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"When I built my 64-ft. wide, 96-ft. long machine shed a few years ago I wanted a big 56-ft. wide opening on one end, without any obstructions. Commercial bi-fold doors to cover that space would've cost at least $15,000. I saved a lot of money by making my own electric roll-up door, using flexible heavy duty screening material which I got free from a paper mill," says Fraser Summers, Fonthill, Ontario.
The door measures 56 ft. wide by 19 ft. high and is raised and lowered by a silo unloader winch that's hooked up to a 1 hp electric motor.
The screening came in a 27-ft. wide roll. He cut off three sections and overlapped them to fit the width of the opening. He nailed the top of each screen section to a wood header across the opening of the shed. A large diameter plastic pipe attaches to the bottom of the screens. A cable at one end of the pipe is wrapped both ways around the pipe. Part of the cable runs up over a pair of pulleys at the top of the opening and back down to the winch and motor, which are mounted on the side of the shed about 4 ft. off the ground. The other part of the cable comes down and is anchored to the ground.
To open or close the door, Summers simply presses a reversible switch on the motor.
"It isn't as air-tight as commercial doors, but it stops wind, snow, and rain and was very inexpensive to make. My total cost was less than $500," says Summers, who made the door two years ago. "It takes a couple of minutes to raise and lower the door. It would open faster if we had used bigger pulleys but the slow speed isn't a problem.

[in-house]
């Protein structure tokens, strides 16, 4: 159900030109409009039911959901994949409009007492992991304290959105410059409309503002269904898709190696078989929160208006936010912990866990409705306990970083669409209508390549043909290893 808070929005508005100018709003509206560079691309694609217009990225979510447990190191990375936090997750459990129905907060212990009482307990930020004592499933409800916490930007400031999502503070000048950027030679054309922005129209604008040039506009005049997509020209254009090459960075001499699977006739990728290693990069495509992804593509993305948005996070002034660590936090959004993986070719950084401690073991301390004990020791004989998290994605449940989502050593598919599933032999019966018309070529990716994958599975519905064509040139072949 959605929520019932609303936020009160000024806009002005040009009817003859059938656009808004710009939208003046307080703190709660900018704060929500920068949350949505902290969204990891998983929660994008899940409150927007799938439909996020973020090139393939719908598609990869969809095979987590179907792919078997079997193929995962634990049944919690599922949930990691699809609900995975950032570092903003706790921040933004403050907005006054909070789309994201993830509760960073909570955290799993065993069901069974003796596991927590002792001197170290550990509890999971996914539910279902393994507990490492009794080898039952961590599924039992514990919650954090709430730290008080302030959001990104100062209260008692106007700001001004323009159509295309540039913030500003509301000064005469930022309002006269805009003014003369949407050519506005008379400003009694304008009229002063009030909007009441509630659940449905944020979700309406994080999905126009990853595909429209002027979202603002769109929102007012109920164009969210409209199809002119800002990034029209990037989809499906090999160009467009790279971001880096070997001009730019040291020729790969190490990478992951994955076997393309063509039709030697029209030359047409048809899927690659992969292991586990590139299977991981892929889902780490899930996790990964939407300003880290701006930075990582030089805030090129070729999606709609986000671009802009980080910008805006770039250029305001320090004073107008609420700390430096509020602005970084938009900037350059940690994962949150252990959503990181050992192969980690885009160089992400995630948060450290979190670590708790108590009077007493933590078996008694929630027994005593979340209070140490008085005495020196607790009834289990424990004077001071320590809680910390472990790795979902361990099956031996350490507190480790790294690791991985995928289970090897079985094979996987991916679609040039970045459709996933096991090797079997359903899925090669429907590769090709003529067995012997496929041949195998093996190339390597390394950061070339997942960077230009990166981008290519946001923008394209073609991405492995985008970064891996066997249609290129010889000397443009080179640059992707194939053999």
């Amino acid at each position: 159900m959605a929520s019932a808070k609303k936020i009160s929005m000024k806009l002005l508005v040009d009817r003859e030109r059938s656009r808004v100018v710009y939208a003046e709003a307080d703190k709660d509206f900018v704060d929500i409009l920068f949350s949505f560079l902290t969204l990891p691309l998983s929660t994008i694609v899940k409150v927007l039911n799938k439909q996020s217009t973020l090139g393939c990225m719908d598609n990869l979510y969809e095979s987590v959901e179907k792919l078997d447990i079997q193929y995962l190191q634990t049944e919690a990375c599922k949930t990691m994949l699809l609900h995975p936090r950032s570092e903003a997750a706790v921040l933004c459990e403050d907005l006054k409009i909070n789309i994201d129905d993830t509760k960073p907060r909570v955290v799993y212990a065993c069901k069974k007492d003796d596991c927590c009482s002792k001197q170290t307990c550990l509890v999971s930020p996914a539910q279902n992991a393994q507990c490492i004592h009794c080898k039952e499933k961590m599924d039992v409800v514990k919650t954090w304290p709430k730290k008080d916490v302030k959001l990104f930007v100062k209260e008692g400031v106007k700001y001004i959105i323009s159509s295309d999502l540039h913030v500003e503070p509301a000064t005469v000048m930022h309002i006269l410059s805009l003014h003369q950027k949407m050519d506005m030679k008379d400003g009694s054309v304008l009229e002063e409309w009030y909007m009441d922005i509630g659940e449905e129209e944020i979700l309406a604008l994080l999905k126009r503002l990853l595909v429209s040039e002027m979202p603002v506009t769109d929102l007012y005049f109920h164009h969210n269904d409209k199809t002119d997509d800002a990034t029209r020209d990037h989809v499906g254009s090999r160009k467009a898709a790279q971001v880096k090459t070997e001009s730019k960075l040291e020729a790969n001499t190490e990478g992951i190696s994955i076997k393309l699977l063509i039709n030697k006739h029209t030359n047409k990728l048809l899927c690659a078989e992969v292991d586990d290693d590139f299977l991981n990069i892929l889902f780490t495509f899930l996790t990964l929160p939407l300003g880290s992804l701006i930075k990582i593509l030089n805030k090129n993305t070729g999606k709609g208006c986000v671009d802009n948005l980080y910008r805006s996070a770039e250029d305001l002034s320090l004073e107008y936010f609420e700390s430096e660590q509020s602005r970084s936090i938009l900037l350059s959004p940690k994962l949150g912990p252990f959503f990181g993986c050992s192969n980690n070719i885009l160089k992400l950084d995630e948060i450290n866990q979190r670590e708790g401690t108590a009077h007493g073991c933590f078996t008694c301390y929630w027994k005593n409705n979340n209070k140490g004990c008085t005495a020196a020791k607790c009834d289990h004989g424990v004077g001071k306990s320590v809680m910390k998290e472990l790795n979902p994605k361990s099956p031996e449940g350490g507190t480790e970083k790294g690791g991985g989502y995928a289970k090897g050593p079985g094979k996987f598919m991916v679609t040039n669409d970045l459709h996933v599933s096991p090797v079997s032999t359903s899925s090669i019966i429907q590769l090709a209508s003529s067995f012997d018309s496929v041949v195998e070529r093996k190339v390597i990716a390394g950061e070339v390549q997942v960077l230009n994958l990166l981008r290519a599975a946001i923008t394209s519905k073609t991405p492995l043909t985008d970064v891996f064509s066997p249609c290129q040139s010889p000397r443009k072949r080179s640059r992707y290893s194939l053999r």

"The screen is a good, strong material that's somewhat like a heavy window screen. It doesn't rip easily but is easy to cut. However, it isn't very rigid. The first winter the screens bellowed in and out with the wind. We solved the problem by putting a round bale on each side of the door at both ends to help keep the door steady. The door drops down between the bales. Also, we leave the door up a foot or so to let some air move in and out so there isn't as much strain on the door. I think the same idea would work with turkey barn curtains and possibly other types of plastic sheetings.
"If we could do it over we'd probably buy the screen all in one piece instead of putting up three sections and overlapping them. We made the door 19 ft. high because we need that much height to dump bales off our automatic stack wagon. However, we usually don't have to put the door up to the full height. We can stop the door any place we want.
"The cable is wrapped in both directions around the pipe so that it always stays tight and doesn't slip and bunch up."
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